Desilets v. Clearview Regional Board of Education

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Desilets v. Clearview Regional Board of Education
Seal of New Jersey.svg
Court New Jersey Supreme Court
Decided September 22, 1994
Citation(s) 137 N.J. 585, 647 A.2d. 150 (1994)
Case opinions
Majority: Per curiam
Concurrence/Dissent: Pollock, joined by Wilentz
Court membership
Judge(s) sitting Chief Justice Robert Wilentz
Justices Clifford, Garibaldi, Handler, O'Hern, Pollock, and Stein

Desilets v. Clearview Regional Board of Education, 137 N.J. 585 (1994) was a New Jersey Supreme Court decision that held that public school curricular student newspapers that have not been established as forums for student expression are subject to a lower level of First Amendment protection than independent student expression or newspapers established (by policy or practice) as forums for student expression.


The Clearview Regional High School District had an extracurricular club that produced the Pioneer Press student newspaper. Brien Desilents, a student member of the club, submitted movie reviews for Mississippi Burning and Rain Man but the school principal blocked them from being printed, not because the reviews themselves were problematic, but because the underlying movies were R-rated. The student's mother then filed suit in state court claiming violations of both the federal and state constitution. The New Jersey Supreme Court did find that the school paper was not a public forum. However, because they held that the school did not have a consistent policy related to "pedagogical concerns" they felt that in this circumstance censorship was not warranted. The Student Press Law Center explains it best. "in Desilets v. Clearview Regional Board of Education the New Jersey Supreme Court rejected school officials’ justifications for censoring reviews of R-rated movies from a student newspaper under the Hazelwood standard as “equivocal and inconsistent.”34 The court noted that there was nothing offensive in the reviews, that R-rated movies were discussed in class by teachers, that such reviews were available in the school library and that the student newspaper had, in fact, reviewed such movies in the past." [1] Also another source states, " HELD: The judgment of the Appellate Division is affirmed, substantially for the reasons expressed in the majority opinion below. The Court also determines that the school, as a non-public forum, failed to prove that it had established a policy related to legitimate pedagogical concerns."[2]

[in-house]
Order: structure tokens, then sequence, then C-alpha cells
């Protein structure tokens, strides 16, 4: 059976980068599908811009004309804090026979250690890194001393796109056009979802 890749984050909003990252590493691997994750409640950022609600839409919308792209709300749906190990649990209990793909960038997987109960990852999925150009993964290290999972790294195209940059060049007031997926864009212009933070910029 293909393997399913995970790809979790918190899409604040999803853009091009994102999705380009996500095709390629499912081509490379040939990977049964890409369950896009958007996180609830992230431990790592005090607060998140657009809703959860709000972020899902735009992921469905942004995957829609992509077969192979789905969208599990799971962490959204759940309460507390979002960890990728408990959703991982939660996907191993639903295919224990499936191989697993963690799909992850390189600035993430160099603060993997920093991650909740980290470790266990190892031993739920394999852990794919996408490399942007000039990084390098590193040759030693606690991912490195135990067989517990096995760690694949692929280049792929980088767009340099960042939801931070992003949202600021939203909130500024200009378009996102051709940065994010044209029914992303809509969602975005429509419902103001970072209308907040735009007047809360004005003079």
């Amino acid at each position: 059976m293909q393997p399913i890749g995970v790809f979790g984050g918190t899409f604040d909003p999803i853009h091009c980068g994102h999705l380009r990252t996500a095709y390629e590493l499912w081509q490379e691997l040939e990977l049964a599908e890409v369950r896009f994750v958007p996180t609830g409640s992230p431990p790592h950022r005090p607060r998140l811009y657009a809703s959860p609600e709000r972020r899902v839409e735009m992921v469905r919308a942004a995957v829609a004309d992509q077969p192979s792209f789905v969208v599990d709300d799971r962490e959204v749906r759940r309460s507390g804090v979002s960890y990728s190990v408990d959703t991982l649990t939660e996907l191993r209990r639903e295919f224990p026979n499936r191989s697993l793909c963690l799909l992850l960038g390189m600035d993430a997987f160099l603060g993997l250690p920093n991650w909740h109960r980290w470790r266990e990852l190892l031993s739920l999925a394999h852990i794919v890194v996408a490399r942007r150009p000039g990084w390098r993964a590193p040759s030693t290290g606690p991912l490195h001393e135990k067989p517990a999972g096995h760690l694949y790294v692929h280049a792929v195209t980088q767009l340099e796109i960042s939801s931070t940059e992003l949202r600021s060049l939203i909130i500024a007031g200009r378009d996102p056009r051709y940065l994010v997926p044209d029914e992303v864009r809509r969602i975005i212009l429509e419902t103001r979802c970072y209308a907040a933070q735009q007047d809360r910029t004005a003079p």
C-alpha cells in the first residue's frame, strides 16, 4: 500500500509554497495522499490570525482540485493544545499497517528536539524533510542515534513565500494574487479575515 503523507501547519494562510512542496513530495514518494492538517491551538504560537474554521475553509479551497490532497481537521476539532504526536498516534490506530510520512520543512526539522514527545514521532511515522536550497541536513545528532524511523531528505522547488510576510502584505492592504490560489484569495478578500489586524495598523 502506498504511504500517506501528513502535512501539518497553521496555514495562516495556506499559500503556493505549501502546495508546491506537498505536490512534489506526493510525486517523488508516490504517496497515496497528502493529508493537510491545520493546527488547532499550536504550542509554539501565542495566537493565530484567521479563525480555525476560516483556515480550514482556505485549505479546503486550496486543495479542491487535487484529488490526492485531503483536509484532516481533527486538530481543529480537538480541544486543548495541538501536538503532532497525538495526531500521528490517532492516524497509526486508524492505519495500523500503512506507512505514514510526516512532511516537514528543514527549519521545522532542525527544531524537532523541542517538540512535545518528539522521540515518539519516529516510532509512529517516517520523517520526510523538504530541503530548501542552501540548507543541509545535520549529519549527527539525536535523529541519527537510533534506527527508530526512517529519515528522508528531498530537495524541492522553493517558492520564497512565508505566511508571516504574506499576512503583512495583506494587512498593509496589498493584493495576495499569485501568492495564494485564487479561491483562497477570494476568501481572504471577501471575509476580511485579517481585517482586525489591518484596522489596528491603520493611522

The First Amendment Freedom of Speech clause was not violated by the school district because the First Amendment protection for student expression described in Tinker v. Des Moines Community Independent School District, 393 U.S. 503 (1969) does not compel a public school to affirmatively sponsor speech that conflicts with its educational goals. The school-funded newspaper at issue was also not considered to be a public forum under the totality of circumstances present in the case, and therefore, its editors were entitled to a lower level of First Amendment protection than is applicable to independent student newspapers or those newspapers that have, by policy or practice, opened their pages to student opinion. According to JUSTIA, U.S. Law, " The trial court ruled that the school principal's decision to delete the pupil's movie reviews from the school newspaper did not violate his expressional rights under the First Amendment of the Federal Constitution because such action was reasonably related to legitimate pedagogical concerns, as required by the United States Supreme Court in Hazelwood School District v. Kuhlmeier, 484 U.S. 260, 108 S. Ct. 562, 98 L. Ed. 2d 592 (1988). Nevertheless, the trial court determined that the student's rights had been violated under the State Constitution, which, it found, provided broader protection of free expression than the First Amendment.[3]


Under the First Amendment, school officials can censor curricular, non-forum student newspapers when they can justify their decision with a legitimate pedagogical (i.e., educational) justification. Subsequent decisions, such as the decision in Dean v. Utica Community Schools, 345 F.Supp.2d 799 (E.D. Mich. 2004), have made clear that this is not carte blanche for school officials to censor articles wantonly or based on personal opinion.

Note also that some states have passed laws guaranteeing that curricular, non-forum newspapers (those at issue in Hazelwood) have greater rights than the First Amendment requires.

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